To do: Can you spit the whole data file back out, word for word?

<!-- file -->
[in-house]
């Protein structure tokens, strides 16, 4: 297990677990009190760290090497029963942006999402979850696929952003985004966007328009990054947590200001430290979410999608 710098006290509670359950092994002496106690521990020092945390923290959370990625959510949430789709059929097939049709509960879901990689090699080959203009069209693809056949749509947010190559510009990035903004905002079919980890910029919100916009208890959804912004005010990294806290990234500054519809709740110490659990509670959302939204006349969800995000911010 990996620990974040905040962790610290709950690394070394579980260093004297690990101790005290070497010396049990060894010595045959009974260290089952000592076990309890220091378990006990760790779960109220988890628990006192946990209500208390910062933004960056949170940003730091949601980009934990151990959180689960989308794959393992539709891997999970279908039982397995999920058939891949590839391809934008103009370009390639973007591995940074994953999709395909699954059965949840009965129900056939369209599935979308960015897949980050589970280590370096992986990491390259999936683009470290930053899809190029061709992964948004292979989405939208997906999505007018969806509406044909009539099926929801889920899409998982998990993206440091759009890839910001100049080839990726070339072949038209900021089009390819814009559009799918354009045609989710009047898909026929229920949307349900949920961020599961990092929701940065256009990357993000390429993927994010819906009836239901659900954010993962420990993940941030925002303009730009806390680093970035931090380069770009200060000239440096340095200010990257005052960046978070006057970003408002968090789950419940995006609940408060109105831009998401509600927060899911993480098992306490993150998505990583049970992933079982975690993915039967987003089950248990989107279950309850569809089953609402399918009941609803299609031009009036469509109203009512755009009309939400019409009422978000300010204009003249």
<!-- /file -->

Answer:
[in-house]
């Protein structure tokens, strides 16, 4: 297990677990009190760290090497029963942006999402979850696929952003985004966007328009990054947590200001430290979410999608 710098006290509670359950092994002496106690521990020092945390923290959370990625959510949430789709059929097939049709509960879901990689090699080959203009069209693809056949749509947010190559510009990035903004905002079919980890910029919100916009208890959804912004005010990294806290990234500054519809709740110490659990509670959302939204006349969800995000911010 990996620990974040905040962790610290709950690394070394579980260093004297690990101790005290070497010396049990060894010595045959009974260290089952000592076990309890220091378990006990760790779960109220988890628990006192946990209500208390910062933004960056949170940003730091949601980009934990151990959180689960989308794959393992539709891997999970279908039982397995999920058939891949590839391809934008103009370009390639973007591995940074994953999709395909699954059965949840009965129900056939369209599935979308960015897949980050589970280590370096992986990491390259999936683009470290930053899809190029061709992964948004292979989405939208997906999505007018969806509406044909009539099926929801889920899409998982998990993206440091759009890839910001100049080839990726070339072949038209900021089009390819814009559009799918354009045609989710009047898909026929229920949307349900949920961020599961990092929701940065256009990357993000390429993927994010819906009836239901659900954010993962420990993940941030925002303009730009806390680093970035931090380069770009200060000239440096340095200010990257005052960046978070006057970003408002968090789950419940995006609940408060109105831009998401509600927060899911993480098992306490993150998505990583049970992933079982975690993915039967987003089950248990989107279950309850569809089953609402399918009941609803299609031009009036469509109203009512755009009309939400019409009422978000300010204009003249």